1. Determine if you have right skills and industry knowledge. If your skills are polar opposite of the skills and knowledge needed, it might not be a good idea to move forward. You may determine that you need to brush up on some of the skills needed or gain the knowledge to make sure your business is a success. Whatever the case, taking an honest look at your skills is a brave but necessary thing to do.

2. Identify the “who” and the problem you’re solving with your product. You might have a crazy good idea and you just know that your product will sell, but what if there is little to zero interest in the marketplace? What if it’s really a solution looking for a problem?

One of the most important steps is to identify your target audience and if your product meets an unmet need. Whether you conduct a simple survey, put up a basic single web page and run an inexpensive ad test, or go more full-scale on your market research, this step is critical and not only can, but will, be a make or break situation for your success.

3. Develop a business plan. So, you have this idea that you are just giddy about, you’ve tested there’s market interest, then you’ll likely be seeing dollar signs in your eyes. What is the next step? How do you go from the idea to bringing your product to market? The answer to that very question lies in one document, your business plan.

Whether you create a one page business plan, draft a full blown plan, or get strategy help from an expert mentor, be sure that you don’t create a business plan that is just shelved. This plan should be the blueprint for how you get from concept to launch and beyond, guiding you each step, both strategically and tactically. Over time it will evolve, but setting an initial plan—and then executing against it—is imperative. Any potential new team members, mentors or investors will also ask for it before getting involved.

4. Conduct research on your competitors. Knowing who else is selling the same product is a critical success factor. Where are they located? What markets do they serve? Who are their audiences? What about their price points? Where are there holes in their product, messaging or strategy?

These are all critical questions you will need answers to before moving forward. Not so youcan copy their approach, but so you can learn from it. Maybe there are messaging, brand or marketing tactics you can emulate but improve upon in the process. Maybe they are the perfect example of what not to do. There’s unless learning from a competitive assessment, so take it seriously and again—get expert mentorship or help if needed. Even large global companies often provide expert services to help you design products, determine the appropriate channels, map out your necessary supply chain logistics, and can give you expert mentorship that may help you avoid critical mistakes or expedite decisions and go to market more than you ever thought possible.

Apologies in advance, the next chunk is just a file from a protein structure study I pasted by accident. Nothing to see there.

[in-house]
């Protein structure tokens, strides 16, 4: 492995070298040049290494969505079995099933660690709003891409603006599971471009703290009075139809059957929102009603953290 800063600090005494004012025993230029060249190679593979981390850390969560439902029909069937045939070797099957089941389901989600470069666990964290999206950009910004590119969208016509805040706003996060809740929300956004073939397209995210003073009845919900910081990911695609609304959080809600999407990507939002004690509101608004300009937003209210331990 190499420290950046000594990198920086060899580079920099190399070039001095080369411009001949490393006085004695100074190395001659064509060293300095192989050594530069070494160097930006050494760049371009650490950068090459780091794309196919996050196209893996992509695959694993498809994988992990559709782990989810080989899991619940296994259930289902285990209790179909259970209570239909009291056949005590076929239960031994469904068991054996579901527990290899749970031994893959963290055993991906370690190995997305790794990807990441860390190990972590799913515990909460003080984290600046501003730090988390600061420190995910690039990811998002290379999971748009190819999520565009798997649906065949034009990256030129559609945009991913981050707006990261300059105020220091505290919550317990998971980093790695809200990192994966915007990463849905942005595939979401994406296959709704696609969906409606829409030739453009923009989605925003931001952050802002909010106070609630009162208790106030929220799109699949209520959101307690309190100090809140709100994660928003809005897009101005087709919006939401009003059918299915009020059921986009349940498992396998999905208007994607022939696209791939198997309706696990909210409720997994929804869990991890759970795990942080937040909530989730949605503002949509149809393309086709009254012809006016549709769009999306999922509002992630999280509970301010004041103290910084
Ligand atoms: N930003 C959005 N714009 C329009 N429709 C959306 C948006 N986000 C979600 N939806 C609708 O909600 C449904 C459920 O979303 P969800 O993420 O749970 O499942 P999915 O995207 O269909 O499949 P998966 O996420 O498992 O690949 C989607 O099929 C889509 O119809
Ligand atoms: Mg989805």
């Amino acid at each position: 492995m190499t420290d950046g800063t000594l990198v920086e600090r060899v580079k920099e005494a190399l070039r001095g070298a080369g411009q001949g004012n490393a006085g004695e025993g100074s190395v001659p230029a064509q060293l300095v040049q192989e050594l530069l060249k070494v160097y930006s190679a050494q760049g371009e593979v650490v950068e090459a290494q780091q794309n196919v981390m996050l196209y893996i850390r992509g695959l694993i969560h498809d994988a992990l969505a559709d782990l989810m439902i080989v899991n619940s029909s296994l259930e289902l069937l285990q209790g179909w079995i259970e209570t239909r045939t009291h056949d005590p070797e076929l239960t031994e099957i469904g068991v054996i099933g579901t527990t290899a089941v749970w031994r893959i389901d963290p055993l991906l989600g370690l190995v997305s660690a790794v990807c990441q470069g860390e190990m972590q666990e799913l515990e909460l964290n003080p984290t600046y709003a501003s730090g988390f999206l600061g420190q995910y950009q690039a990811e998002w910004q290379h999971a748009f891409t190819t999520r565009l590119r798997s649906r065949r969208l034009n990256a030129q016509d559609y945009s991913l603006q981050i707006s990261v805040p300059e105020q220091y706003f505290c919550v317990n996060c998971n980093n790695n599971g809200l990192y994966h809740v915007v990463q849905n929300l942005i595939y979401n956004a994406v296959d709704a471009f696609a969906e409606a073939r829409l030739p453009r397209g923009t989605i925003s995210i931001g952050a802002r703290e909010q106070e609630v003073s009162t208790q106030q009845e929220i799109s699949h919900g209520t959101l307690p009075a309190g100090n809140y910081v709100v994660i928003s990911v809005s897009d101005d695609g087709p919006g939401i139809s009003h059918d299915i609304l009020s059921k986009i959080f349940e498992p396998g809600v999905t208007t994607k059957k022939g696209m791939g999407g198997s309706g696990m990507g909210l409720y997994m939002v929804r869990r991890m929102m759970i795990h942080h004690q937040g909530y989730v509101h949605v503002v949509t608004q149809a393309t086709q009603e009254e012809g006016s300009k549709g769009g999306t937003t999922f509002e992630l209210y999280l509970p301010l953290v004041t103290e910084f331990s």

5. Seek out a good team. Who you surround yourself with will be one of the most important steps in your success. Startup leaders like Bill Gates, Steve Jobs and Mark Zuckerberg surrounded themselves with innovators. They all claim it was integral to their success – not only from the networking and collaboration aspects, but also from the creativity angle about what could be possible, even though it had never been done before.

Think out of the box when defining your ‘team.’ It’s not just you, co-founders and support staff as you grow – it’s also experts from your community, possibly investors willing to mentor you, influencers in the media, and anyone else you decide to surround yourself with. Getting the right people in the right seats is one of the hardest jobs for any startup, but is also one of the most important, and notably, a core driver of your success. Your radar should be up 24/7 for talented people who are a good fit for your startup, complementing your skill set, and filling gaps you’re willing to admit you have. Where those gaps exist in your team, trusted partners are also a critical resource – providing expertise in their specific fields, eliminating the need to pay for a full-time resource in-house.

6. Find a coach or mentor. Finding someone who has experienced success of their own is important to your success as an entrepreneur. But don’t just find any mentor willing to give you time, seek out a specific mentor you identify who can offer you insight into your product set, markets or other aspects of your startup business based on their own experience.There are many pitfalls and challenges that can be avoided by talking to someone who has guided a successful venture, and learning them early can save you months if not years. There’s no shame in learning from someone else’s successes and failures and using that knowledge to expedite your own startup journey.

7. Set up your business. Now that you’ve gone through the steps to determine if your business startup can be successful, it’s time to set up shop. Obtaining your business license and all appropriate registrations is the start of one of the most rewarding experiences you’ll ever have! There are many trusted resources for learning all of the necessary steps for starting a business, including the legal and accounting aspects you need early on to have the credibility required to launch and pitch to both potential customers and investors down the line.

If you’re working on concepts for a hardware-based new venture, be sure to review Avnet resources that can help you expedite learning the ins-and-outs of manufacturing, logistics and much more. Their global reach not only means economies of scale, it means building a relationship with an industry leader that can help at nearly every step of your hardware startup journey. For more on how Avnet can help your hardware startup innovate and plan for growth, visit

The 3 W’s of the ASU Innovation Open & Why Student Entrepreneurs Should Care


Are you ready to see your peers compete for a chance to win $100,000?

You may be wondering what all the talk of the 2018 ASU Innovation Open is about and why you should care. Here are the 3 W’s and the most exciting part is there are 100,000 reasons why you should care, read on…